The author then mentions several packages that he went through searching for the right solution to his problem, noting that while Laravel-based solutions seemed nice, they wouldn't work with his framework choice (Slim). He decided on the cron-expression package, finding it to be the best fit for the project's needs.

I had spent countless hours trying to create the solution myself. [...] I got so lost in solving the problem, I forgot to look to see if someone had already solved it. [...] After I finally came to my senses, I tweeted that out to remind myself to “Use the Source”.
tagged: schedule task cron experience package code reuse datetime

Link: https://devzone.zend.com/7418/scheduling-elephpants-datetime-math-is-hard/

Ignace Butera:
DatePeriod demystified
May 17, 2016 @ 12:16:37

Ignace Butera has shared a post to his site giving some advice about using the DatePeriod functionality from PHP's DateTime handling. The DatePeriod makes it easier to work with dates at certain intervals without having to calculate them manually.

With the introduction of the DateTimeImmutable object in PHP5.5, and a subsequent bug fix to DatePeriod in PHP5.5.8, the object results became rather interesting. To sum it up, when iterating over a DatePeriod, the datepoint returned is of the same instance as the starting datepoint. Let’s illustrate this by taking the first example and using a DateTimeImmutable object instead as the starting datepoint.

The post starts with a brief overview of the DatePeriod functionality and a code example of it in use (along with two DateTime objects for start/end dates). He shows how it returns DateTimeImmutable objects and the properties they expose to get more information about the objects. He points out a few buggy points in the API, though, and makes a recommendation of a library that's a bit more consistent.

tagged: datetime dateperiod example introduction api

Link: http://nyamsprod.com/blog/2016/dateperiod-demystified/

SitePoint PHP Blog:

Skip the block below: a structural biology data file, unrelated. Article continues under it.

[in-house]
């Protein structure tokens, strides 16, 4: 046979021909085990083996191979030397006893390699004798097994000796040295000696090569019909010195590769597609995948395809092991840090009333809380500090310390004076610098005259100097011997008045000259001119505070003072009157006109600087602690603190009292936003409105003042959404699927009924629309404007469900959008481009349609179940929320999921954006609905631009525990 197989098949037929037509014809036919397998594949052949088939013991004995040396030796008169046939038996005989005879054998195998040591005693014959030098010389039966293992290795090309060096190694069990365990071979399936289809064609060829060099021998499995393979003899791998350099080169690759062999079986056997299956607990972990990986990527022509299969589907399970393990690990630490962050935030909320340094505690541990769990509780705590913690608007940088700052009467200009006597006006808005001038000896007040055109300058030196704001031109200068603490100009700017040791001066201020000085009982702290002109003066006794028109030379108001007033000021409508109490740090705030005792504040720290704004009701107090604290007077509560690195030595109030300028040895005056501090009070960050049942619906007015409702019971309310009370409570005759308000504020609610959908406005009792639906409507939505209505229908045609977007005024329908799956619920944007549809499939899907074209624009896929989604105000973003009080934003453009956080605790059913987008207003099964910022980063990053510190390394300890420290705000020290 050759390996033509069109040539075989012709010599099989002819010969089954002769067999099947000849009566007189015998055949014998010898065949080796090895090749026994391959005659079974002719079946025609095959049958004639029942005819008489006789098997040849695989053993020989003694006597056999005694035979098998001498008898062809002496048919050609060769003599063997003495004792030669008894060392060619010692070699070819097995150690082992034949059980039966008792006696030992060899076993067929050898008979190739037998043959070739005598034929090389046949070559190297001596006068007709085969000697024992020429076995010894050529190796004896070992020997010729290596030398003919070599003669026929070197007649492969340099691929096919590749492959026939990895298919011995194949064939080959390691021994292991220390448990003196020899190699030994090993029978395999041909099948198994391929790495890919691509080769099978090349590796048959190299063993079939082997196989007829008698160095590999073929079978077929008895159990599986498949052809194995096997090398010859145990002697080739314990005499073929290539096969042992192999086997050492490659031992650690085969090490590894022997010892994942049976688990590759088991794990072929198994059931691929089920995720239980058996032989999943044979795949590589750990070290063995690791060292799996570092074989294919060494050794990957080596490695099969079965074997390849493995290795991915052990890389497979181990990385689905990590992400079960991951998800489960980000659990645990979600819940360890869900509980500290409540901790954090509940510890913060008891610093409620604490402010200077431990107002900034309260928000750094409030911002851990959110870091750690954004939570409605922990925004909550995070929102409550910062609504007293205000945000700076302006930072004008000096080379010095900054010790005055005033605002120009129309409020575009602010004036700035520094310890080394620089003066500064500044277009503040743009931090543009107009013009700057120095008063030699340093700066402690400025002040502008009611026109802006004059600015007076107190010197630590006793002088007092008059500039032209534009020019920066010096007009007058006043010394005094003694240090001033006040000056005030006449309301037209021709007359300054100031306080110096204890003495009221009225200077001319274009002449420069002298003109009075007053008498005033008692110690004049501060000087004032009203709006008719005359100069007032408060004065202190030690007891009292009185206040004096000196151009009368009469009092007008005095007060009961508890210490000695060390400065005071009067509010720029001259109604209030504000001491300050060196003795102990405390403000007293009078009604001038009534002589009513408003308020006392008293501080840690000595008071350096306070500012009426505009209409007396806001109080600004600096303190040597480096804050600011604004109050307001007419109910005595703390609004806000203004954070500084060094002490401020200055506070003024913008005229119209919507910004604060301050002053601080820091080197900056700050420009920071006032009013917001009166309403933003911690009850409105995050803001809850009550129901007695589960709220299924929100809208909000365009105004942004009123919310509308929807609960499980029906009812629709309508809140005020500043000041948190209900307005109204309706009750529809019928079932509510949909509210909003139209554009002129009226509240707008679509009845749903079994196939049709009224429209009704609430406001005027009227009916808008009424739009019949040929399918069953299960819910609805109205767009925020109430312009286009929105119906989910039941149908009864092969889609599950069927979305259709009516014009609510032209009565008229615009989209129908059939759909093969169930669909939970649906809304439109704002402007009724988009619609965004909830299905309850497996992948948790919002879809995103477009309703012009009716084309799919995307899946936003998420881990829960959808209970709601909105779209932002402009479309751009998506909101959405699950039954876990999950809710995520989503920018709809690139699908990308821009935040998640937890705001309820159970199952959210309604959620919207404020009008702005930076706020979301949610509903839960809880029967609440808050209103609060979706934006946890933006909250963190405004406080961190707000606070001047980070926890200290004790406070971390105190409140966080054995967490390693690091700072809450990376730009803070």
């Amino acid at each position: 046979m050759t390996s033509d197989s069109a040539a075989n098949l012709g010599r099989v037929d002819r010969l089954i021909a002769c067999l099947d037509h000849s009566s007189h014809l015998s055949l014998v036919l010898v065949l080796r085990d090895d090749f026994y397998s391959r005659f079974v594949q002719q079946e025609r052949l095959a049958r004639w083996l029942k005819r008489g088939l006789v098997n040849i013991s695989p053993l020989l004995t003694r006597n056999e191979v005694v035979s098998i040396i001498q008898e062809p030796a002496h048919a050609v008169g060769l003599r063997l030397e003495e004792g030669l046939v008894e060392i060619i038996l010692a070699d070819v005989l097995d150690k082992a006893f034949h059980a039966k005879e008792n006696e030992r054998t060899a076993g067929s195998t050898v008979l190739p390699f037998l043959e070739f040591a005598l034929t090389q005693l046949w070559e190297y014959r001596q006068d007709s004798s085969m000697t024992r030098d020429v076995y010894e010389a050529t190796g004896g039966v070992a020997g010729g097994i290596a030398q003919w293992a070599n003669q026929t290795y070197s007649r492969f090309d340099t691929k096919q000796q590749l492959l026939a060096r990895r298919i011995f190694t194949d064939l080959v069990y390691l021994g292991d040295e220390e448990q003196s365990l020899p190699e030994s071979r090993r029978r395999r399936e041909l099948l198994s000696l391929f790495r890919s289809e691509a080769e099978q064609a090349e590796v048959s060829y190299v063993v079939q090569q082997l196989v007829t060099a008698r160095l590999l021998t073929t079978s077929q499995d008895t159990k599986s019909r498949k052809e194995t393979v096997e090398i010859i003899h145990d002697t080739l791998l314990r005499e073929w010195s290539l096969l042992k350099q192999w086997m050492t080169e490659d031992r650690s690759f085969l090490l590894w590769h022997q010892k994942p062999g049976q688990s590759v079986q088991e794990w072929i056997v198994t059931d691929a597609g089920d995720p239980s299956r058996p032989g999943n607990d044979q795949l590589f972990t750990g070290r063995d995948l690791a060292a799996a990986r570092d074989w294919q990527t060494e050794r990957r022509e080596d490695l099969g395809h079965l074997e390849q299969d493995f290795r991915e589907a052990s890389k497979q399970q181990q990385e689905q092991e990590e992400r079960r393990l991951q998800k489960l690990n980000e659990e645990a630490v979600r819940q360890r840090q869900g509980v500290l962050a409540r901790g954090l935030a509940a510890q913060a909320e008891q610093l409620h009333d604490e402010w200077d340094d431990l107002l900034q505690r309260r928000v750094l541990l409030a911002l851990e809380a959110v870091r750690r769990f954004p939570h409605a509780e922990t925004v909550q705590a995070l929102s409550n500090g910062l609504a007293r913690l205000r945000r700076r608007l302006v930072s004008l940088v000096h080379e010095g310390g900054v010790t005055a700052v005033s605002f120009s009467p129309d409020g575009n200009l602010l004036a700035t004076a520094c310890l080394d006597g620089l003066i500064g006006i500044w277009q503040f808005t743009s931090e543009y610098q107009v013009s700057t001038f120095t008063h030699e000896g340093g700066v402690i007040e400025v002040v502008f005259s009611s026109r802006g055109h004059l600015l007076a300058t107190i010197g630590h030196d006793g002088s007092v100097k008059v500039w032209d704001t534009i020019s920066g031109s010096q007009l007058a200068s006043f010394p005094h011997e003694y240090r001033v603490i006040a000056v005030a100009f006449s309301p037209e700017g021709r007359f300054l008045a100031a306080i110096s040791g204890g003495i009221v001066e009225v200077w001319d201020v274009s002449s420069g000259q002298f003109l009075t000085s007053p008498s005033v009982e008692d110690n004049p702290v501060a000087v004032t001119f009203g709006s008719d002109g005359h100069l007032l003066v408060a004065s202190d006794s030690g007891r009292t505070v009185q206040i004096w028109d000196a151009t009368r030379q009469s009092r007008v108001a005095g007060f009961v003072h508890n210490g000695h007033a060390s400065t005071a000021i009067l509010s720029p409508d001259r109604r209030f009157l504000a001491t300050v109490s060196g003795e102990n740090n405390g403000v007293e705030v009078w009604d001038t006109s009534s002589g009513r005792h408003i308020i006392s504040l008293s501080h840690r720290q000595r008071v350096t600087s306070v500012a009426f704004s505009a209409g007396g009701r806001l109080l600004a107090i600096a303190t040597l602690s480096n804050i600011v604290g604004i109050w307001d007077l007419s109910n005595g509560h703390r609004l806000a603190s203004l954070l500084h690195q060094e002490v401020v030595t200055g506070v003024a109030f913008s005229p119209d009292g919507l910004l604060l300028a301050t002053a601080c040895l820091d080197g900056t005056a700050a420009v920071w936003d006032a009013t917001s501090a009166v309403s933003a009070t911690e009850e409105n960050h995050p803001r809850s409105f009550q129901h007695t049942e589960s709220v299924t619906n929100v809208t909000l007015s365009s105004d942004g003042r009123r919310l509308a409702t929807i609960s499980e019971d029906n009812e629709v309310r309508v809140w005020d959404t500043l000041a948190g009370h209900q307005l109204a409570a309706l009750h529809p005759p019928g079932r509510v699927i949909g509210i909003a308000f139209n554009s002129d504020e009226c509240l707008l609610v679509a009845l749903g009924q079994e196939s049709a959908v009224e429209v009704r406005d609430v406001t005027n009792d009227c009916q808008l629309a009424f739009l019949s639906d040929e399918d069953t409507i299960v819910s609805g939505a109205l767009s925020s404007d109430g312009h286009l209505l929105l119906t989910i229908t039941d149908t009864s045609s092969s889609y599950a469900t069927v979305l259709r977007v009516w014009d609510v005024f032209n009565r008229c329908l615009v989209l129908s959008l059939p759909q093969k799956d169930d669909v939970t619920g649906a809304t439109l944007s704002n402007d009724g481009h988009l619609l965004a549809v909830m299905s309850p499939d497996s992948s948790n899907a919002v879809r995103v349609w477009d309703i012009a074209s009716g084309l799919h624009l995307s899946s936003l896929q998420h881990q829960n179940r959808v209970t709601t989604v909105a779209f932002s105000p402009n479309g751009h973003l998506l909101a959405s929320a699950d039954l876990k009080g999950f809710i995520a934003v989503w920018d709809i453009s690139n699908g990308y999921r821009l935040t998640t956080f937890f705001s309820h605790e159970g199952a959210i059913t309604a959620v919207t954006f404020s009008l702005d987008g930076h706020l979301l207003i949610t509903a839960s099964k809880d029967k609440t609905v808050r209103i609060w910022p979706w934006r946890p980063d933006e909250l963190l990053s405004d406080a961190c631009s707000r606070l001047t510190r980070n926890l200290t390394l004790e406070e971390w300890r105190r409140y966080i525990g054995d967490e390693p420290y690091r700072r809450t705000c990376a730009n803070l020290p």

Suggesting Carbon with Composer – Date and Time the Right Way
Nov 16, 2015 @ 09:16:58

On the SitePoint PHP blog there's a tutorial that's been posted spotlightling a PHP library that can make working with dates and times simpler: Carbon . In this new tutorial they walk you through what the library has to offer and plenty of examples of it in use.

Carbon is a small library for date and time manipulation in PHP. It relies on and extends the core DateTime class, adding helpful methods for a significantly saner experience.

In this article, we’ll take a look at some basic usage examples, and then use it in a real project.

They start with the installation (via Composer) and a few examples of it in use, determining if a given date string is a weekend, in a leap year, etc. They also talk about localization support and working with time intervals. He then gets into the more real-world part of the example, updating the Diffbot client to optionally support Carbon for its date/time handling. He starts with some tests to define how he wants the handling to work and how to use it to parse the date returned from the DiffBot API.

tagged: carbon datetime library tutorial date time diffbot client api

Link: http://www.sitepoint.com/suggesting-carbon-with-composer-date-and-time-the-right-way/